More men than women have autism – now we may know why. Sex hormones regulate a gene linked with the condition, making it more likely that males will accumulate testosterone in the dangerous amounts that are thought to lead to autism.
For every female that has autism there are four males. To better understand this sex bias, Valerie Hu at the George Washington University Medical Center in Washington DC and colleagues studied a gene implicated in autism called retinoic acid-related orphan receptor-alpha (RORA). This gene controls a molecule that switches many subsequent genes on and off.
Previous research has shown that RORA is important for development of the cerebellum and that the brains of people with autism expressed less of it than normal. Mice that likewise express less RORA than normal display symptoms that resemble autism in humans, such as repetitive behaviours and deficits in spatial learning.
To find out how RORA is affected by hormones, Hu's team bathed human brain cells expressing the gene in either oestradiol – a form of the major female sex hormone oestrogen – or the male sex hormone dihydrotestosterone (DHT), which is derived from testosterone. They found that oestradiol enhanced the gene's expression, whereas DHT suppressed it.
The team also discovered that RORA regulates another gene which controls aromatase, an enzyme that converts testosterone to oestrogen. If RORA is under-expressed, then aromatase cannot function properly and testosterone will accumulate.
In a whole organism, this excess testosterone may in turn further repress the expression of RORA, making matters worse.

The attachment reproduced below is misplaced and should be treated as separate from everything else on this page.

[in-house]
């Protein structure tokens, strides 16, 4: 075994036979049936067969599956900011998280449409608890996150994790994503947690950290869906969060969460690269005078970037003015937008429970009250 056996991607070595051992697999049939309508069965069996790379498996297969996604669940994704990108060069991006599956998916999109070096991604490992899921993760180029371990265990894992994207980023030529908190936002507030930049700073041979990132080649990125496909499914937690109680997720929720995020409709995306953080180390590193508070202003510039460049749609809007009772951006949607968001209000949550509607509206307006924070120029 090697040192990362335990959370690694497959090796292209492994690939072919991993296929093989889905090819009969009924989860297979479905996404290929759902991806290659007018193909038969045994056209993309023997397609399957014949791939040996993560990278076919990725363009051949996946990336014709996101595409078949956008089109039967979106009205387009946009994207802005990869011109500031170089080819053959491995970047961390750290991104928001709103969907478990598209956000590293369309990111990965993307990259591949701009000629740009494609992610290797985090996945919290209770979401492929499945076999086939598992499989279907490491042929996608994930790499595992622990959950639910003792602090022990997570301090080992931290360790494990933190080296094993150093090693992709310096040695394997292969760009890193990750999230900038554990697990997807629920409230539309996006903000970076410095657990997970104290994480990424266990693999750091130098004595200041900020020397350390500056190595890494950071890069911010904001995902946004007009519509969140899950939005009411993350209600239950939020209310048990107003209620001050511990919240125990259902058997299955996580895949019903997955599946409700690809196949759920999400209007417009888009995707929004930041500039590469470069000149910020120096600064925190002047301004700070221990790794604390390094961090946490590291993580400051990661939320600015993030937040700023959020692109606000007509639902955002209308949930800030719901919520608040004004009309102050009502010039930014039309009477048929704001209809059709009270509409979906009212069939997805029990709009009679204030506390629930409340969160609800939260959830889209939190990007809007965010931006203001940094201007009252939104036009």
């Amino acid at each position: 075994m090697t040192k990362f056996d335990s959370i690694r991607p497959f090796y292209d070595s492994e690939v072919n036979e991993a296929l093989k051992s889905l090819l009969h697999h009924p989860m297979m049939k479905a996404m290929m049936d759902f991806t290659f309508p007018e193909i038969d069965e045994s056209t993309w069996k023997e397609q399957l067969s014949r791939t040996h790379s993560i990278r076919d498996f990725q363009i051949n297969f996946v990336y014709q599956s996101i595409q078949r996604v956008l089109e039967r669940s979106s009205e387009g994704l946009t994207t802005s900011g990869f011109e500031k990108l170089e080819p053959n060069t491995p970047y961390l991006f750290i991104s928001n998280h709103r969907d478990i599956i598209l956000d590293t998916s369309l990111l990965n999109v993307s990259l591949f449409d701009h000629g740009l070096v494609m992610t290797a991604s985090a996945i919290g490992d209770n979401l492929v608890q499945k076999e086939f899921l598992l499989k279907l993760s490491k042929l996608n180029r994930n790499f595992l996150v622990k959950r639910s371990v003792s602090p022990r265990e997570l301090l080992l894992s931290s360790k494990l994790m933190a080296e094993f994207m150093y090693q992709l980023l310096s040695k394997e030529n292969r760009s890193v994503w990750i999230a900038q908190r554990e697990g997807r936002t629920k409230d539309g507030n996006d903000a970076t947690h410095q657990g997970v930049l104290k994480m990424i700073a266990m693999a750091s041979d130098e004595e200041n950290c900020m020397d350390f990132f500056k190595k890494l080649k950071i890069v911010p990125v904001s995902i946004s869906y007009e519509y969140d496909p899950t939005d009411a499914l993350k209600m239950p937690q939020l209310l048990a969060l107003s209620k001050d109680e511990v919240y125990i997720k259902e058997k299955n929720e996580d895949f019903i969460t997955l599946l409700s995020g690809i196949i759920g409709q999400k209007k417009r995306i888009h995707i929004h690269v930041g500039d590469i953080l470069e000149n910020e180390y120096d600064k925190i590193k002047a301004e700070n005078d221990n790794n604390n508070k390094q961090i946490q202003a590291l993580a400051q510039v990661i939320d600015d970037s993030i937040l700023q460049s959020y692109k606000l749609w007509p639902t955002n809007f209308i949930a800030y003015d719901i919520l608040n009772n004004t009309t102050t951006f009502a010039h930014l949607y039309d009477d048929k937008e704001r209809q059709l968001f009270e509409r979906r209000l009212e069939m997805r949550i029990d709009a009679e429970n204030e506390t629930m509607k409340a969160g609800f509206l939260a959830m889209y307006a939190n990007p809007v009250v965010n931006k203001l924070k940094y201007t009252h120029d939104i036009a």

Elevated levels of testosterone in the womb are thought to contribute to the development of autism. However, if the RORA gene is faulty in a female fetus, it would be less susceptible to a build-up of testosterone because the fetus has higher levels of oestrogen to begin with. What's more, female sex hormones are likely to promote any RORA that is expressed, rather than further repress it.
"For a long time elevated fetal testosterone has been a proposed as risk factor for autism, but the problem is that there has been no molecular explanation," says Hu. "Now we have evidence for a really exacerbating situation. What we have identified is an inhibitory feedback loop. That is what makes this so fascinating."
Brett Abrahams, who studies autism at the Albert Einstein College of Medicine in New York, says the study is "very cool". He says that the commonness of autism in males is one of the key and unexplored areas of research into the condition.
"Elaborating a means of exploring this question is really to [this team's] credit. They have made an important contribution because although there have been previous attempts to look at relationship between genes known to modulate sex differences and autism, not much has come out of that."
Joseph Buxbaum at the Seaver Autism Center at the Mount Sinai School of Medicine in New York is also impressed by the study, but cautions that there is still limited evidence for the "extreme male brain" hypothesis. Furthermore, he says, the nature of autism varies from person to person: "It is very unlikely there will be a single pathway."
Journal reference: PLoS One, DOI: 10.1371/journal.pone.0017116